THE Cheshire Wildlife Trust has said the ‘dismal failure’ of badger culling trials - which have resulted in the licencing agency revoking an eight-week extension in Gloucestershire – means the process should not be rolled out across the country.

Cheshire Wildlife Trust has remained strongly opposed to the scheme, saying that the process could run the risk of spreading bovine tuberculosis (bTB) further, rather than controlling it.

They believe the disturbance of badgers through culling could find infected animals spreading away from the cull areas, potentially taking disease into currently ‘clean’ zones, known as the ‘perturbation’ effect.

The conservation charity has been spearheading an alternative badger vaccination scheme in Cheshire since October 2012.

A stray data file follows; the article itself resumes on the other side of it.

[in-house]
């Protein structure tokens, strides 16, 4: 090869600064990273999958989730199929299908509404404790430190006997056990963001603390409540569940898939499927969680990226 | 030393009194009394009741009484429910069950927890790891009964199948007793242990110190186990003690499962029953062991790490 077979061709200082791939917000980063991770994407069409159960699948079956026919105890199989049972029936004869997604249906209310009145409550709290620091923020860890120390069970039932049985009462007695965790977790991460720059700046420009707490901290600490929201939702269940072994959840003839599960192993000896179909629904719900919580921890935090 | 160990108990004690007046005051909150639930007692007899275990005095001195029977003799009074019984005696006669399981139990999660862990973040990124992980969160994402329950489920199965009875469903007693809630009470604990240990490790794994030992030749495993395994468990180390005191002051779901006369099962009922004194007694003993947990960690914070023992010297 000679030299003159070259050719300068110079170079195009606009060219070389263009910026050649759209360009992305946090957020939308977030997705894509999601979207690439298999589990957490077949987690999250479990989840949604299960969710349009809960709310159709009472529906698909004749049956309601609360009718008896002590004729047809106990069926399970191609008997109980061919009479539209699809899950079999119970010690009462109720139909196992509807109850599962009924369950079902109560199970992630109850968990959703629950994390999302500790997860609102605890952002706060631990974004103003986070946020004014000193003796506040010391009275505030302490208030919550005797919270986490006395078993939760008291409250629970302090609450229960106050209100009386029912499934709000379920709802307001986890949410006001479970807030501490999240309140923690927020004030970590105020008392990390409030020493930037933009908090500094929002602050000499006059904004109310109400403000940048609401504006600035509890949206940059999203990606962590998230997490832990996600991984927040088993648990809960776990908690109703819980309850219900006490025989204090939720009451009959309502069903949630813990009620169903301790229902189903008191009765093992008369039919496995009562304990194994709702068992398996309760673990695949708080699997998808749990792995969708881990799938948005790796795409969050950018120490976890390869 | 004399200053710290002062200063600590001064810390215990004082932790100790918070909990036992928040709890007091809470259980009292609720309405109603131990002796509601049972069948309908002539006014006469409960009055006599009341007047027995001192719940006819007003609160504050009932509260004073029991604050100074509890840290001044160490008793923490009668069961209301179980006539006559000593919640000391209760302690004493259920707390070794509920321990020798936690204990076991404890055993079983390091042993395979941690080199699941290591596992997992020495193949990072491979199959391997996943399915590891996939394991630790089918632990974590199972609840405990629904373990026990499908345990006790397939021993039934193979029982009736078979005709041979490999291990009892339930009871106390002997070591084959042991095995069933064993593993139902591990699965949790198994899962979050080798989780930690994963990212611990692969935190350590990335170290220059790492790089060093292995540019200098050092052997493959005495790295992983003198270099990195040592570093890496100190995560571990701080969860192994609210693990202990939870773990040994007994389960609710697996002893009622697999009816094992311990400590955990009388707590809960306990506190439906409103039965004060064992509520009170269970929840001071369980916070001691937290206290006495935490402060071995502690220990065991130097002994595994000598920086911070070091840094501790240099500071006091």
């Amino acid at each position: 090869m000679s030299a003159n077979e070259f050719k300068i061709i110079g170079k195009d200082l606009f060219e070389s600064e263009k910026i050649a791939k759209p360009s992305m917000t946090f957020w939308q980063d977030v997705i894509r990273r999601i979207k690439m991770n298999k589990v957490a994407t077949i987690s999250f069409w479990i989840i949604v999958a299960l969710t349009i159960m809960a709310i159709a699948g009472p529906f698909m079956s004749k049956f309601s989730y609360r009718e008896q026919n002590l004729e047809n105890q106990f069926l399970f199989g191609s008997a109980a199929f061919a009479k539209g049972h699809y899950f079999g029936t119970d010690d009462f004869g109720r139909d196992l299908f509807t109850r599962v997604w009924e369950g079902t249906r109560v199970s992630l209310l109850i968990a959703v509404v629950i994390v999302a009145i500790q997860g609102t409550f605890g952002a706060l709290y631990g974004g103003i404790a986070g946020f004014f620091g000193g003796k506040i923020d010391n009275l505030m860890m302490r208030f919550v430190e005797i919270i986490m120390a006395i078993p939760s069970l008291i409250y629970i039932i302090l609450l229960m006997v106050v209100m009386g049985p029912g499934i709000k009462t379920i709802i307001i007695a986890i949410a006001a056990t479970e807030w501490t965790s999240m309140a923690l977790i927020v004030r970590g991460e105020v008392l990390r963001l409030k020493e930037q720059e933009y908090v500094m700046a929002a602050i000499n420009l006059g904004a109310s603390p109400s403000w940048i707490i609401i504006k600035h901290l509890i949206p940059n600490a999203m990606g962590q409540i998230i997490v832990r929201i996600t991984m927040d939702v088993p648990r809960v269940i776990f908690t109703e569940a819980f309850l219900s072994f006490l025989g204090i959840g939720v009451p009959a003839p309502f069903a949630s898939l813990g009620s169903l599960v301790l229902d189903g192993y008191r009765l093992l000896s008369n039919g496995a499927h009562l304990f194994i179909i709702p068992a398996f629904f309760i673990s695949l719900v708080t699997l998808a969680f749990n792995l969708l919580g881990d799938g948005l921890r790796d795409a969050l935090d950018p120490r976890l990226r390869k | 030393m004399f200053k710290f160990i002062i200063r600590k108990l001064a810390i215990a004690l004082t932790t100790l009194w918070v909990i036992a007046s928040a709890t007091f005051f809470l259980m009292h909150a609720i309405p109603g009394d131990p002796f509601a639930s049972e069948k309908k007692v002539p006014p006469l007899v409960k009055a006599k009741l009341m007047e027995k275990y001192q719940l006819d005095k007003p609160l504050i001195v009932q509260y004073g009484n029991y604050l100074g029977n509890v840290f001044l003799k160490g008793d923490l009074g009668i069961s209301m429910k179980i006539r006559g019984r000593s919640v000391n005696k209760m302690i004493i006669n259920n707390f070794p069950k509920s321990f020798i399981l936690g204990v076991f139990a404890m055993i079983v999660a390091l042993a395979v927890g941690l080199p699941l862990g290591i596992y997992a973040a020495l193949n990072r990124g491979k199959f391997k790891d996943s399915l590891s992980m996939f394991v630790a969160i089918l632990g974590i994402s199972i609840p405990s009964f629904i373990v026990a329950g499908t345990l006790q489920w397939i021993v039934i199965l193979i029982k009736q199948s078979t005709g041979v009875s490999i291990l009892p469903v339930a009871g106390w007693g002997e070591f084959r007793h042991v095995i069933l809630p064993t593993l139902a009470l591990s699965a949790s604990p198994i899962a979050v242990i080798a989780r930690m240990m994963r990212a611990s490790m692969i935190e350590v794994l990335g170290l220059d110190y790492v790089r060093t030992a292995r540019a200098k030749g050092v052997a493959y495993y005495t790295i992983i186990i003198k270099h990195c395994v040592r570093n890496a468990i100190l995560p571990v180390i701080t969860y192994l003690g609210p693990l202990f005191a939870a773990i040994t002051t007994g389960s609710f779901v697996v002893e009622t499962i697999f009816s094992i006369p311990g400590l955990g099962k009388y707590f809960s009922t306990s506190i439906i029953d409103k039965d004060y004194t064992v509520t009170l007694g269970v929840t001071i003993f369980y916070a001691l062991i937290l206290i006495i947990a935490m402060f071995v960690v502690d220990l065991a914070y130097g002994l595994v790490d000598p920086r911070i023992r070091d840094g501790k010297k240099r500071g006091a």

A Natural England spokesman said: "There is no realistic prospect of the cull removing the number of badgers required by the licence, it has been discussed and agreed by Natural England that the cull will end."

Richard Gardner, from the Cheshire Wildlife Trust said: “We are relieved to see the end of these disastrous trials whose simple aim was to test a method of badger removal to aid a reduction in bTB in livestock herds.

“Instead, we’ve had weeks of an expensive, ill-conceived and distressing process where a lack of understanding of badger ecology and ignoring the majority scientific community has found ministers clutching at straws, when the focus should be on finding a long-term solution for those in the farming community.

“Now is the time to start putting meaningful investment into other options on the table such as badger vaccination, and not relinquish efforts to bring forward a cattle vaccine and the research and development into an oral bait badger vaccine.”

The Cheshire Wildlife Trust has already urged local authorities in Cheshire to back vaccination as an alternative to the future roll-out of a cull, and is working with other local support groups to expand the badger vaccinating capacity in the region.